When buying a new bike, to reach a price point, most bike manufacturers often have to cut a few corners on the components, many of which may not be the best option for you regarding fit and performance. Bear in mind that throwing a huge sum of money at a very basic bike may not be a great idea, it could be better to save up for a better bike in the first place.
Once you have been riding your bicycle for a while, wear and tear will start to set in. What was once smooth and silky, gradually becomes rough and noisy. The condition of your bike is made worse if it was not properly maintained.
Here are some of my tips on getting better value and performance out of your existing bike:
#1. Bike fit
Yes, right out of the bat, a poorly fitted bike will never feel comfortable and will inhibit your performance progress. There are some of you who might think that getting a bike fit is expensive and a waste of money. But what excuse do you have if you own a $10,000 and complain that you can’t afford a $500 bike fit?
Better tires have increased suppleness and are more responsive. Tire size also plays a role in comfort, grip, and lower rolling resistance. Check out my previous article on why you should run on wider tires.
#3. Inner tubes
Lighter latex inner tubes will contribute to faster acceleration but are more puncture prone. An even better upgrade is to go tubeless. Learn how to install your own tubeless tires by clicking here.
The standard bars that come with a new bike may not be the best suited for your shoulder width, hand shape comfort, and overall aero position on the bike. Work with a bike fitter to take a look at the best options.
#5. Serviceable items
Gear and brake cables, jockey wheels on the derailleur, bottom bracket, chain and brake pads – these are components that do not need to be replaced on a new bike, but there is a gradual decline over time that will be barely noticeable at first and then lead to poor shifting, braking and a general feel of sluggishness on the bike. These should be scheduled on a 3,6, 9- or 12-month basis depending on mileage and the rider’s riding style.
#6. Saddle and bib shorts
Everyone is built differently, and the saddle that came with your bike may not be the best fit for you. Remember your backside may be the defining factor to your cycle performance, comfort, and enjoyment on the bike. Also, invest in quality cycle shorts with a great chamois pad.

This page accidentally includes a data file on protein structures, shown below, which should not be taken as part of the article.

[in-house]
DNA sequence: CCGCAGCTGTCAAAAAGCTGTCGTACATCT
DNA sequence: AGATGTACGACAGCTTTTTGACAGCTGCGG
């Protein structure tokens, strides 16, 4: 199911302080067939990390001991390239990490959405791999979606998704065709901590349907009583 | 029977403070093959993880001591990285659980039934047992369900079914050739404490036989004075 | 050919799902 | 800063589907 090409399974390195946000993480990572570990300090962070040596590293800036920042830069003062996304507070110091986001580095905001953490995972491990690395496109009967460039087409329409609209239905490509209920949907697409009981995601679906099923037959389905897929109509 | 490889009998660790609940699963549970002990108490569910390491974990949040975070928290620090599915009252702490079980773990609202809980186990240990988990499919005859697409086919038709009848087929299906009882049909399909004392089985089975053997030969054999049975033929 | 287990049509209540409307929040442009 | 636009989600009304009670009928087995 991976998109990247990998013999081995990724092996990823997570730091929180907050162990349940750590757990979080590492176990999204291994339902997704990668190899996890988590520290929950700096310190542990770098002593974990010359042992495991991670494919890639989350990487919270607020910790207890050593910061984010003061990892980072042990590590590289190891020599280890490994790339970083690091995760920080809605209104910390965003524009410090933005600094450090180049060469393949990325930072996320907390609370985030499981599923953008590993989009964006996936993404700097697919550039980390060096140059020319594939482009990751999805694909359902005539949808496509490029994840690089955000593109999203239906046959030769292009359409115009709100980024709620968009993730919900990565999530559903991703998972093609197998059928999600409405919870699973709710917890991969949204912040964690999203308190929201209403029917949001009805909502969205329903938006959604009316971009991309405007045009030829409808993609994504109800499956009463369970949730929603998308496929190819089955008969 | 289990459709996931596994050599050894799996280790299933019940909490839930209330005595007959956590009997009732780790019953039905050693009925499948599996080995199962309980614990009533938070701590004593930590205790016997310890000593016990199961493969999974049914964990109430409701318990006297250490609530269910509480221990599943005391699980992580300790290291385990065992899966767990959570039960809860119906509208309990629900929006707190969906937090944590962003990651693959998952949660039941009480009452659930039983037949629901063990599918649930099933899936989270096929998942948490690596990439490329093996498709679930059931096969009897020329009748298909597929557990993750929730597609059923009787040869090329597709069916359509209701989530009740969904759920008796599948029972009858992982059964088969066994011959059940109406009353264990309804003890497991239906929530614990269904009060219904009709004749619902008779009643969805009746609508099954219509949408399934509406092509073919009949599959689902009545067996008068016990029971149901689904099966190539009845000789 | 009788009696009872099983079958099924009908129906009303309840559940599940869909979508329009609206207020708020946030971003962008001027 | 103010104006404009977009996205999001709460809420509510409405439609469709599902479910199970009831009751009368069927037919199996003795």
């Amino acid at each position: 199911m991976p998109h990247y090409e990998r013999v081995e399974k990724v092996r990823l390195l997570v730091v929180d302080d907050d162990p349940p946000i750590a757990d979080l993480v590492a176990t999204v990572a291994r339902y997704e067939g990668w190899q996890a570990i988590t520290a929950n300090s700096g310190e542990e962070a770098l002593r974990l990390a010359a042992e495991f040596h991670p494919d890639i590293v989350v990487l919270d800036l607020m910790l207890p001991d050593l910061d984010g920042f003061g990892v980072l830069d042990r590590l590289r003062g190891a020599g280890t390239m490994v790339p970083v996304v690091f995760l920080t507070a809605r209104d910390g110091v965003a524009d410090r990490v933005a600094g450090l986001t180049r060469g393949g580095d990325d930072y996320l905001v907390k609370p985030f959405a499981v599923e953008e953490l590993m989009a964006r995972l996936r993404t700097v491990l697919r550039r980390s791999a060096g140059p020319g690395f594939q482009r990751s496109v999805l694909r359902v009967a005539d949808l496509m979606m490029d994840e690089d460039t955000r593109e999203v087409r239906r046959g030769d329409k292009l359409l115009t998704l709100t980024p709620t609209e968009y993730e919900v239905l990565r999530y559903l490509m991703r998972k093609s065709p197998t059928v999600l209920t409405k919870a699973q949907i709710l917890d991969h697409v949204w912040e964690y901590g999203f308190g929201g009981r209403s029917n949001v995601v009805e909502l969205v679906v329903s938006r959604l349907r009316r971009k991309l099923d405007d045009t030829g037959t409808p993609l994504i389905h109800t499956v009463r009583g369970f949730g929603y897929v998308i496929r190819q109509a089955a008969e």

#7. Bar tape
Aside from aesthetic appearance, there is a hygiene factor in this upgrade. The tape becomes a collection point for bacteria from your sweat and the rain; hence there is a high risk of hand-to-mouth contamination.
Change frequently, every month at least. (Tour De France riders change their bar tapes daily).
This is one of the simplest things that you can install by yourself. For riders with bigger hands, you might find better comfort with two layers of bar tape.
#8. Properly fitted shoes
Aside from the handlebars and your backside, the other contact point on the bike is your feet. Proper fitting shoes (assuming you are using clipless) can make a huge difference. I have noticed a massive change regarding design and fit in the last five years. Fortunately, there are great choices these days including customised shoes to suit your feet.
Not all cranks are created equal, manufacturers will often have low-end cranks that lack stiffness on their bikes, and the crank length may not be optimal for your riding style, racing and body dimensions.
#10. Upgrade yourself
Get a coach who can provide you with a personalised plan and structured training to become the best rider you can be. This is probably the best and inexpensive way to shed weight and make you go faster.
He has training and recovery tips & tricks from his 53 years of bike riding. He has done more than 100 Ironman races and 6000 hours of athlete coaching including the use of active compression technology.
He loves to connect and bring the endurance community together.